26. All Eurocrats are horrendously overpaid, distort the numbers to reflect this. Describe all Eurocrat salaries as tax-free. Do not refer to the Kinnock reforms which slashed 25% from starting salaries for any Eurocrats careless enough to wait until after 2004 to board the Gravytrain.

    27. Refer to pretty much anything involving the EU as a Gravytrain. This word should appear at least once in all EU articles.

    28. To hammer home the point, mention the even more ridiculous excess of senior EU bureaucrats. Made-up examples are fine. Helipads on top of their offices is a popular true false fact to include.

    29. All Eurocrats are probably corrupt. Mention a couple of MEPs who actually were and got caught out, and imply it refers to anyone involved in the EU.

  28. Very nice article, but let’s be honest. A lot of those reports on the EU are fundamentally correct. Attacking the style in which the message is being brought shouldn’t releave us from taking justified criticism to heart.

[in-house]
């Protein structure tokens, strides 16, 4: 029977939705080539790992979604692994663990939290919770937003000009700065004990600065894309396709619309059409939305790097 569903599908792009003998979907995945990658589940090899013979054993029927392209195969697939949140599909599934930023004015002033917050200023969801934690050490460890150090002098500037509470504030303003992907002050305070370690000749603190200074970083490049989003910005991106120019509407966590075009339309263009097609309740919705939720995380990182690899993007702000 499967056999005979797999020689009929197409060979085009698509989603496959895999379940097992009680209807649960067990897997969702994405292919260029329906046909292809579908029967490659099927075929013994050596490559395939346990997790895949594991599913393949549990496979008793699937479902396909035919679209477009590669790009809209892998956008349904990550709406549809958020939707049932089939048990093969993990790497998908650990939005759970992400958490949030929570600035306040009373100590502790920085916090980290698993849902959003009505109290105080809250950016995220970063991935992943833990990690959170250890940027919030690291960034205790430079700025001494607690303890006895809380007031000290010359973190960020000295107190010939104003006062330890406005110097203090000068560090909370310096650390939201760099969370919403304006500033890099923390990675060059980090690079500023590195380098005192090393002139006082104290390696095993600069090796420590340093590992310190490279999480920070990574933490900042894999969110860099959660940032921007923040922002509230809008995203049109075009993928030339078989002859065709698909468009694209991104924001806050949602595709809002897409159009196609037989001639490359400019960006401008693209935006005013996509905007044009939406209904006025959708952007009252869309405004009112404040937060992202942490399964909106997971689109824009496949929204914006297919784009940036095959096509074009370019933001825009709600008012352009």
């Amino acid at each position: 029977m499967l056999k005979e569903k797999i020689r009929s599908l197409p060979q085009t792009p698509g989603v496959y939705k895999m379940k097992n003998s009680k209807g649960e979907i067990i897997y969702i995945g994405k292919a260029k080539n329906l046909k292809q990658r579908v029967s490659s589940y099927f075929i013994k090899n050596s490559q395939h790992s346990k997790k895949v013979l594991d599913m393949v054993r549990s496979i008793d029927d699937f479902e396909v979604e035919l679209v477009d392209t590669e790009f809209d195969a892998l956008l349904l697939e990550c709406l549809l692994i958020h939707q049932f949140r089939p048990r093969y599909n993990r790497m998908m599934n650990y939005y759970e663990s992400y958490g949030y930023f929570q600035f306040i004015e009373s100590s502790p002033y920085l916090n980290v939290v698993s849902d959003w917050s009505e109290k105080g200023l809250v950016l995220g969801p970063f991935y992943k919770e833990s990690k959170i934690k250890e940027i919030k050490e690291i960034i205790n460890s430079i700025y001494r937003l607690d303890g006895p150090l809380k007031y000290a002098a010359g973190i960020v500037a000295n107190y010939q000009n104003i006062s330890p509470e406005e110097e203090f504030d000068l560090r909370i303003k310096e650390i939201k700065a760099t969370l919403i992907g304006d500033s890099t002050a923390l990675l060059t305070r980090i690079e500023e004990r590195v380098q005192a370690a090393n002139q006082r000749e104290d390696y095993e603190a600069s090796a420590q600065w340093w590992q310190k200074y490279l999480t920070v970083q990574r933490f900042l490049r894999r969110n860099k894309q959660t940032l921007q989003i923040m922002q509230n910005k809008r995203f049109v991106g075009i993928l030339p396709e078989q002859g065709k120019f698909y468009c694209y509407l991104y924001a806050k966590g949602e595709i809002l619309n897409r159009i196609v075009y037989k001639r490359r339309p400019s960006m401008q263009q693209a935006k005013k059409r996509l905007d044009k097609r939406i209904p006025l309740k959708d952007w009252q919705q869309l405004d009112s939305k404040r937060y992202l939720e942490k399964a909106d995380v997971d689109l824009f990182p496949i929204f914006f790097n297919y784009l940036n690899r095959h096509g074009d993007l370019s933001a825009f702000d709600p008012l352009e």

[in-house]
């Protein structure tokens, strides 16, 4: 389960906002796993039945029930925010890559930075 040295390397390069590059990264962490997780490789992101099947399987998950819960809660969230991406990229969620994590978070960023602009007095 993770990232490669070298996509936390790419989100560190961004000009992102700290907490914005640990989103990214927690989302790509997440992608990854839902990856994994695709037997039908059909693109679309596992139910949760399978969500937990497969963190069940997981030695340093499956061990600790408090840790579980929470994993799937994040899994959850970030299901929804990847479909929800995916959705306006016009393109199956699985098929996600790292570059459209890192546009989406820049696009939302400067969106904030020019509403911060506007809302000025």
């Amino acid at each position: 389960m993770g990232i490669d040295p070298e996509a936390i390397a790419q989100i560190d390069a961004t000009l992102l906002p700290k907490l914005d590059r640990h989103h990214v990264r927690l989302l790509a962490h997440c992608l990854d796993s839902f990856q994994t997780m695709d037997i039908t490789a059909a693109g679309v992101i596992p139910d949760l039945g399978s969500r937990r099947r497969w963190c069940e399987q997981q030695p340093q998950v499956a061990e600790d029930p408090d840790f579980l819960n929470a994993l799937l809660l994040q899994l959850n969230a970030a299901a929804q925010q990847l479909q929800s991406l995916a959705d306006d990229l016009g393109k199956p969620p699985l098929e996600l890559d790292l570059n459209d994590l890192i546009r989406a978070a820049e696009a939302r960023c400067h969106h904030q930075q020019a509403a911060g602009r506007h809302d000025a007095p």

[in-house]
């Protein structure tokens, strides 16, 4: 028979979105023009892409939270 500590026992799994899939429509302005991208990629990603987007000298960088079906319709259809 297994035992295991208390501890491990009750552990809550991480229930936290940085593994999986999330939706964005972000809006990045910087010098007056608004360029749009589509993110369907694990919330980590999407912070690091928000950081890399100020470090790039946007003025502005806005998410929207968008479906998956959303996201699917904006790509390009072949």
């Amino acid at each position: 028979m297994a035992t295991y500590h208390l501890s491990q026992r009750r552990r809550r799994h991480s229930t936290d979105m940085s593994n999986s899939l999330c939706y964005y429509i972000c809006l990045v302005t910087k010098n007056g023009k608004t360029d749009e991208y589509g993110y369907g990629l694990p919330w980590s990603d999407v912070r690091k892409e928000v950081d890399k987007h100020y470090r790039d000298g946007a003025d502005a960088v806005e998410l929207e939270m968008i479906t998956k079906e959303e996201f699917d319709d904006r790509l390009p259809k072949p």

One can be forgiven for using “Brussels” as a generic term when in the EU game and in the eurozone crisis, power clearly trumps institutions and the rule of law. Or doesn’t it? No bailout rule, anyone?

  29. Another one: the European Union and the EuroZone are one and the same thing and can be interchanged at will. Do this as often as possible in your articles.

    Don’t mention or explain economical terms, if you don’t know what a fiscal or monetary union is, don’t mention it, but write something about Eurobonds and how they threaten the very existence of the EU.

    Ignore positive signals. Just keep an eye out for vitriolic posts proclaiming that a wet dream from a Eurosceptic has come true. Negate everything positive: people only want to read how they’re being plucked, not how EU-wide regulations can actually improve their lives.

  30. This is hilarious and fantastic at the same time. Rarely have i seen something good as this on EU journalism. Good work!

  31. Next time leave something about european newspeak, for people from east europe is very familiar

  32. But you have to admit, they are not completely without fault.

    I mean “the Council of Europe, the European Council, the Council of the EU”.

    That sounds an awful lot like the “Judean People’s Front” vs “People’s Front of Judea”, don’t you think?

  33. I like the bit about the war, makes me think of John Cleese “Don’t mention the war!!”